The hostile environment for union members provided by government legislation, has been aided by Britain’s right wing press and their relentless demonisation of union membership, and poor reporting on industrial action.
But despite the numerical decline and demonisation of union membership a Fabians Society report, ‘Future Unions’, on the plight of private sector unionisation found that there is still a widespread belief that unions represent an essential social good.
I have been through multiple workplaces within the bartending industry. Throughout I never had a contract with guaranteed hours, holiday or sick pay. My current job is alright, it pays National Minimum Wage of £7.38 but tips raise this to around £8 on good days. These are the best working conditions I have experienced.
These conditions are only present because my manager has made the decisions to bring these conditions about. He isn’t obligated to provide them. My job is decent simply because my boss is nice. In too many workplaces bosses are not so obliging. Workers either have to fight for their rights, or alternatively as is more common, just leave and find better conditions elsewhere. The result is that bad treatment goes unpunished and poor conditions persist.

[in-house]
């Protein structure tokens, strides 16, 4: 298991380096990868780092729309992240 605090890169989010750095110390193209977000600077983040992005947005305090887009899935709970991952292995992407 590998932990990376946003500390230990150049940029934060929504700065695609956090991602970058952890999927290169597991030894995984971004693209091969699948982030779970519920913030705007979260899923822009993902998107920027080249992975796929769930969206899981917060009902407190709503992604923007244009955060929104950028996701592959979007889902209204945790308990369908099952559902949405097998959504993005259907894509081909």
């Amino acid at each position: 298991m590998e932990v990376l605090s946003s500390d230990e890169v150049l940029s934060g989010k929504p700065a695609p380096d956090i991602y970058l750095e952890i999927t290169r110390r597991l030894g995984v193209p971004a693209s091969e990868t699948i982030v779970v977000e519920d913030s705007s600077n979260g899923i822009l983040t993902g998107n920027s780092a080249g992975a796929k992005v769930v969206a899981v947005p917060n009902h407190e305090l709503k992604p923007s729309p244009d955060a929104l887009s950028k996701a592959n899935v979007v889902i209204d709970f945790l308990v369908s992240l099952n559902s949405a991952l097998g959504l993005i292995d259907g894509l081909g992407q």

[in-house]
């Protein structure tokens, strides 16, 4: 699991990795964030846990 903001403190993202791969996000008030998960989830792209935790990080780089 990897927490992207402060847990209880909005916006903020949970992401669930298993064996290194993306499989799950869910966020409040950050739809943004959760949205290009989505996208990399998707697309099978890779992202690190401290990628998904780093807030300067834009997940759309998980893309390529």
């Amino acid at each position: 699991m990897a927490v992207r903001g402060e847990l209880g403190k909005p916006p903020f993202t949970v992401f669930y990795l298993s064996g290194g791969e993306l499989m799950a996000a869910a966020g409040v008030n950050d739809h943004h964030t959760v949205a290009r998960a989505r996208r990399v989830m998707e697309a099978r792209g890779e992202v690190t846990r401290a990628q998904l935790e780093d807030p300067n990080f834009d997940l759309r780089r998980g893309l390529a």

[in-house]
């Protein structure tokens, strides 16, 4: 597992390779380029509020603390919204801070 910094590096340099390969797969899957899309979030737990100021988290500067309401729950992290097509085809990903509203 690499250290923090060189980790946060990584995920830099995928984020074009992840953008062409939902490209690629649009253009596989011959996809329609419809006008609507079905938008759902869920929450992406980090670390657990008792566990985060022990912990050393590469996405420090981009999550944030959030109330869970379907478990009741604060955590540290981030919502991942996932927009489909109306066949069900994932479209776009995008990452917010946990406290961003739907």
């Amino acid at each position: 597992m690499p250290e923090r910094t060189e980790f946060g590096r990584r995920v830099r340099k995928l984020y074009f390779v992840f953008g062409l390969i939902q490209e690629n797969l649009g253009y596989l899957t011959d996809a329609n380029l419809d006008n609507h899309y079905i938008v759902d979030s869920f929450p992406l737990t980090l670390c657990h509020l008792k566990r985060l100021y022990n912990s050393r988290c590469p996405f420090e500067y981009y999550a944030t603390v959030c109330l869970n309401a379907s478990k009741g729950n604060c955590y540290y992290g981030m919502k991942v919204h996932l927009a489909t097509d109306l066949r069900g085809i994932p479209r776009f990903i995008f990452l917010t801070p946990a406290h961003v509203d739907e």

Young people are growing up and working within an industry in which working standards are regularly breached, pay is rubbish, jobs are transient and contract conditions in practice are malleable. This fosters a generational identity which accepts and internalises poor conditions as the norm.
We live in a post-industrial service based economy, and yet many people still regard service work as unworthy of sufficient wages or protection. On a macro economic scale this has a detrimental effect on the economy – people who get paid less also spend less – so in a society based on consumerism low wages just make no sense.
But on a cultural level it’s also nonsense since, while it runs counter to our public mythology as a ‘nation of makers’, we are increasingly a country of baristas, bartenders and call centre workers taking orders and customer service calls from each other.
The key goal of unionisation is to gain recognition from an employer as the group that represents the workers, once that is obtained you can legally negotiate on their behalf, however the fragmented environment of the hospitality sector makes this difficult.